British Muslims are not flocking to join IS because they feel it is a religious duty. Instead they embrace jihad because they want sex, according to a UK preacher.
Former Islamist Alyas Karmani said that the young Muslims feel isolated in “sexualised” British society, because they lack the same freedoms enjoyed by young Western teenagers.
According to the Daily Express, the Bradford preacher – who tours the UK to help stop young Muslims from turning to ISIS – radicalisation and jihad are less a matter of religion and more about simple human urges.
Karmani said that the youths cannot enjoy the freedom of having intimate relationships – causing them flee to the Syria-based terror group in rebellion against Western culture and social mores: “These guys just want girls. That’s it. My wife said you can’t say that because you’ll get really lambasted for it, but guys do things for girls – and that’s it.”
Karmani added that the notion that the children are raised with the value of abstinence before marriage is sinful – labelling it a “very big prohibition” for Muslim youths living in a “sexualised society”.
He said: “There’s a real sense of hate that you have that I can’t do this.”
Diarmaid MacCulloch, the gay Oxford theological historian and presenter of the BBC’s Sex and the Church, has previously supported the same view. Last month he said the hatred of western culture reaches far and wide and can be seen in Boko Haram in Africa, in the Middle East and even in Vladimir Putin’s Russia. He said:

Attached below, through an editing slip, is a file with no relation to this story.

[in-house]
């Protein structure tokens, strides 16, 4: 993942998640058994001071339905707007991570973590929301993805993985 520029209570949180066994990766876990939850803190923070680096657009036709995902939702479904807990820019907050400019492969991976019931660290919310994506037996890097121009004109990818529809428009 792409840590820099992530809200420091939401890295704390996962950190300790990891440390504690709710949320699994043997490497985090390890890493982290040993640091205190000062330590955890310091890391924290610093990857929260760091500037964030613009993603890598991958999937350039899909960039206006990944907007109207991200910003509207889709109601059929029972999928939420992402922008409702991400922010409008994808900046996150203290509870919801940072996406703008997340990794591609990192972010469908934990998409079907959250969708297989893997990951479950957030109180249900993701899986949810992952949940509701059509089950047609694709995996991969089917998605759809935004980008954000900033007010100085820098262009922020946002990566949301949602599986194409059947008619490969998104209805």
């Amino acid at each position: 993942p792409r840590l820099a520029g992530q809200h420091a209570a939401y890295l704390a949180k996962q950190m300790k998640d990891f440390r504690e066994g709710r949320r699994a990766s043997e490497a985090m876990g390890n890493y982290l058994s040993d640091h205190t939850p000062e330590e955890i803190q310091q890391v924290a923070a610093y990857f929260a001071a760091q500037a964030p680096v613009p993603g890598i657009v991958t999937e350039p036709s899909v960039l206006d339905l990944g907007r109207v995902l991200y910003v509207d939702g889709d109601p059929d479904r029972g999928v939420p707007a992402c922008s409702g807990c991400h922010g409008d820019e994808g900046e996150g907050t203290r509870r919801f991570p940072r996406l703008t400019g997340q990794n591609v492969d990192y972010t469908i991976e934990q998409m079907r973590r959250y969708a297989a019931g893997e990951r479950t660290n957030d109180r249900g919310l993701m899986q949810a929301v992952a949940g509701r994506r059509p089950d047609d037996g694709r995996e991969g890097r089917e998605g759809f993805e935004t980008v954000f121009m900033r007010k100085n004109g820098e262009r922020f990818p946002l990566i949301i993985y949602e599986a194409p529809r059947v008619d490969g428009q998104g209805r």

“It seems to me that it is about sex. A unique feature of western culture is that it loves talking about sex, it obsesses about sex, it presses sexual imagery on to the world.
“Other cultures think about sex a lot but they do not talk about it and they find it intensely embarrassing and frustrating that the West talks about it.”
The enhanced role of women in Western society is another reason Islamic State comrades hate contemporary culture, the professor added. He said:
“The anger that other cultures feel towards western sexual openness, it is so much of the murderous anger which we are seeing in Boko Haram, Islamic State and other revivalist movements of the 20th century.
“Islam, in particular, is the religion of angry young men who are terrified by the way in which women’s roles have changed in the last 50 years.”
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